The Casa de Vidro was not well received by Italian critics due to the fact it had maid's quarters. Giò Ponti said that there was a secret there, a link between the Italian Lina and Brazil's insurmountable problems, and her acceptance of servile labour. The 'secret' was merely the European discomfort with an area that, in Housmann's schema for the Parisian buildings, was located in the garrets occupied by domestic employees, to which Le Corbusier referred as occupying the same status as domestic appliances and machines.
But it was a little while later, in a Women's Encyclopaedia, in which she appears as the author of one of the entries, that this exposure of a modern woman who knows how to use modern spaces reached what was perhaps its peak. In this entry, an American kitchen was shown (featuring appliances still unknown in Brazil), the one from her own house, but never used since the equipment was too sophisticated for the domestic staff to handle. Lina was the modern woman, but her text can be included in a long series of guides for housewives, like those that she had written with Carlo Pagani in Milan in the 1940s, as well as the manuals of domestic life.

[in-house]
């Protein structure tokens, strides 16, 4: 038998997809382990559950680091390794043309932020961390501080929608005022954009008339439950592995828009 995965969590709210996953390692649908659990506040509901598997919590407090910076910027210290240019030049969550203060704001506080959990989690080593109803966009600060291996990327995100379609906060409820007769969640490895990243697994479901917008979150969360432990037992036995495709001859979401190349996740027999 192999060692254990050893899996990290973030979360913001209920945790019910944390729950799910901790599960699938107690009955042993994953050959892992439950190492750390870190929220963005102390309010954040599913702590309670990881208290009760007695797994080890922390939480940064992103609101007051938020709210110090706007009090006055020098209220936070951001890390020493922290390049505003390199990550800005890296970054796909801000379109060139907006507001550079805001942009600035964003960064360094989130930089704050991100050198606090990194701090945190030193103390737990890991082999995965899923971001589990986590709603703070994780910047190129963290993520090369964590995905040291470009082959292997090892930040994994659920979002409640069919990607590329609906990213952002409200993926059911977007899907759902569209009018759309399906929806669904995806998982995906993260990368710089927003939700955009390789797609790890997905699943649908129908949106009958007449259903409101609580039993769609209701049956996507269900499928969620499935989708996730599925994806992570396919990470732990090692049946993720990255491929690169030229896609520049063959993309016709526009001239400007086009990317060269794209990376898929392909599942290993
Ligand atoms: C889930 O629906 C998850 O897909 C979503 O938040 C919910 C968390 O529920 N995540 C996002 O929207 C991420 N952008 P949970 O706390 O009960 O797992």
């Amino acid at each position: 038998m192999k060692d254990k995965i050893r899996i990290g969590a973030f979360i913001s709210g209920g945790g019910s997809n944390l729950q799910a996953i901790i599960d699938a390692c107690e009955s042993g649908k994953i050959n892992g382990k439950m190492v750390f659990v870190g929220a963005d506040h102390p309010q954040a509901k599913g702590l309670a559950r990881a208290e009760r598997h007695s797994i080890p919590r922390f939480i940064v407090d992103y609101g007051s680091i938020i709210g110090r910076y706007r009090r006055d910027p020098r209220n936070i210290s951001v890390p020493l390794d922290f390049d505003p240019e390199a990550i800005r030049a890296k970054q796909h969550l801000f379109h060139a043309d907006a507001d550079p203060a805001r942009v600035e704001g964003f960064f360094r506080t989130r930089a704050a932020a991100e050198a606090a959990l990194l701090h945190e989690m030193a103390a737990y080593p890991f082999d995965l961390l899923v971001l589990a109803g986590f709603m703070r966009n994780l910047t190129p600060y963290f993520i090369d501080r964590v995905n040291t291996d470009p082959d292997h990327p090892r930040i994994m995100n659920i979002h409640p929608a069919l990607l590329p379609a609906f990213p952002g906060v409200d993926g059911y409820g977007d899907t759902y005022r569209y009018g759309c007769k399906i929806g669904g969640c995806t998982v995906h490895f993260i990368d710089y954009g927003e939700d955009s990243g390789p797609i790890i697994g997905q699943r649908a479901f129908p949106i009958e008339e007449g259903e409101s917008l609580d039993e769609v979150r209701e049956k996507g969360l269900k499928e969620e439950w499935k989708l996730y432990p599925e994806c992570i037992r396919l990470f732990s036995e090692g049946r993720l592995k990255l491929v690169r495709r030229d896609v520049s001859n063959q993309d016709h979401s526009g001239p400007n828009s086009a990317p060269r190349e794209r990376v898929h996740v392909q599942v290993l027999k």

In 1915, in the United States, Mary Peterson published Principles of Domestic Engineering and Christine Frederick her Scientific Management in the Home. Frederick's book was based on the 'twelve principles of scientific management' defined by Lillian Gilbreth for the women who worked in her own home. The idea was a sequence of activities in the right order, but central to this was the proposal that the kitchen should be a space just for cooking, meaning it could shrink in size. Smaller it would demand less movements to perform the same tasks. The European architects quickly identified this kitchen as a trademark of scientific care for the home - this at a moment when modern architecture was heralding a new home, a machine, a new way of living.21